Sunday, July 21, 2013

NEW ALBUMS ON THE WAY FROM CHRISTIAN MCBRIDE, DAVE HOLLAND & JIMMY AMADIE

The smartest career move Christian McBride made was signing with Mack Avenue Records in 2008. The jazz bassist has made his best music there. In 2012, his big band album, “The Good Feeling” won a Grammy. Early this year, he released the second album from his outstanding quintet Inside Straight “People Music”. 

McBride designs his projects for his band-mates. McBride’s new album “Out There” is set for release nationwide August 6th. It’s a trio date with drummer Ulysses Owens Jr.—one of the finest trio jazz drummers you’ll come across who swings in High Definition--and pianist Christian Sands. On “Out There,” Sands is the predominate voice. 

For three years, he’s performed off and on with McBride. On “My Favorite Things” and “Who’s Making Love,” you get to experience how good Sands is. McBride isn’t a ball-hog, so he likes to put the spotlight on his sidemen. But on “Out There,” he steps into the spotlight more than on his other Mack Avenue albums. His solos on “East Of The Sun (And West Of The Moon)” and “Cherokee” are memorable.

At the 2012 TD Ottawa International Jazz Festival, jazz bassist Dave Holland unveiled his jazz fusion quartet pianist Craig Taborn, guitarist Kevin Eubanks, and drummer Eric Harland. Holland is associated mostly with free-jazz. He has a history in the world of jazz fusion, having played with trumpeter Miles Davis. Holland participated in Davis’ fusion gem “Bitches Brew”. On September 3rd, Darre2 Records releases Holland’s new album “Prism”, 

As far as jazz fusion albums go, “Prism” is a first-class one. Cuts like “The Watcher,” “Spiral” and the “Color of Iris” are crowd favorites. Chances are Holland will go on about “Prism” being a new sound and a new direction for his music and this band being the prefect vehicle to convey that. Yes, this is an awesome band and “Prism” is a damn sweet fusion outing.  However, it’s misleading to call what Holland does here a new direction.  Holland revisits ground he covered when he performed with Davis.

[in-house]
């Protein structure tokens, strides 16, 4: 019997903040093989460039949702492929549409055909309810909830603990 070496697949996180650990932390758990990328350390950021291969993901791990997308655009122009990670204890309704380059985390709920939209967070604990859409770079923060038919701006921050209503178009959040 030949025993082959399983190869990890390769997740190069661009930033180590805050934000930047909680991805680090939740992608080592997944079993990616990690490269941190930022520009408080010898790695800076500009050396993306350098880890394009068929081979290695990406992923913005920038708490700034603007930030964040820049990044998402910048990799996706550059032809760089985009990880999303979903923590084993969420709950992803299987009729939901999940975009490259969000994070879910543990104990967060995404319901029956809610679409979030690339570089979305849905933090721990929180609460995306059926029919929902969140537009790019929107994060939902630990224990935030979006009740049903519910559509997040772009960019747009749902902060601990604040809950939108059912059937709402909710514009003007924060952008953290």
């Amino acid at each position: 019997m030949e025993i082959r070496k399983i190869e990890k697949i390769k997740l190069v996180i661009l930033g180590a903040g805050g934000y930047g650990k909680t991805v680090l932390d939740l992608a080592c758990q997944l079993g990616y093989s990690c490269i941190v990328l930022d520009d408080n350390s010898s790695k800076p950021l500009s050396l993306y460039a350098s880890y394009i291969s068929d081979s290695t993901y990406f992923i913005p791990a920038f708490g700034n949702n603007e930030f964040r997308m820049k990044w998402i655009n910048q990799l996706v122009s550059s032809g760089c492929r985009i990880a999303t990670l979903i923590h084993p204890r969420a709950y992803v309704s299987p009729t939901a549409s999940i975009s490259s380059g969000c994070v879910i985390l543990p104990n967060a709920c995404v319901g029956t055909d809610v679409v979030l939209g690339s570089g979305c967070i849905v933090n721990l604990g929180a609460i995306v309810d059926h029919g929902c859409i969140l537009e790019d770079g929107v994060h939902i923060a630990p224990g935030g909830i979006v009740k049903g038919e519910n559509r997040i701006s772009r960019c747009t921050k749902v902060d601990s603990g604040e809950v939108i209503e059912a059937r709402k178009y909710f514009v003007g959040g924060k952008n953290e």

Jazz pianist Jimmy Amadie is a fighter. There isn’t a more accurate way to sum him up. Four decades ago, Amadie was a rising star and he had more work than he could handle. He played in bands led by Red Rodney, Charlie Ventura, Woody Herman and Mel Torme’. Tendinitis developed in Amadie's hands and he had to stop performing. He stayed active teaching private piano lessons and writing piano textbooks. After a series of hand surgeries, he was able to play again. 

He recorded eight albums but he didn’t perform live again until 2011 at the Philadelphia Museum of Art. August 13th, TP Recordings releases “The Jimmy Amadie Trio Live! at the Philadelphia Museum of Art”. For the date, Amadie reunited with drummer Bill Goodwin and bassist Tony Marino, veterans with sharp jazz acumen. 

They swing elegantly on jewels from the American Songbook like “There is No Greater Love,” “Softly As The Morning Sunrise,”  and “I’m Getting Sentimental Over You”. According to the liner notes, by jazz scribe Neil Tesser, Amadie hands were hurting like hell during the concert. That’s hard to believe given how his hands raced up and down the piano on “On Green Dolphin Street and “52nd Street Theme. This is a jazz trio album devoid of any imperfections.
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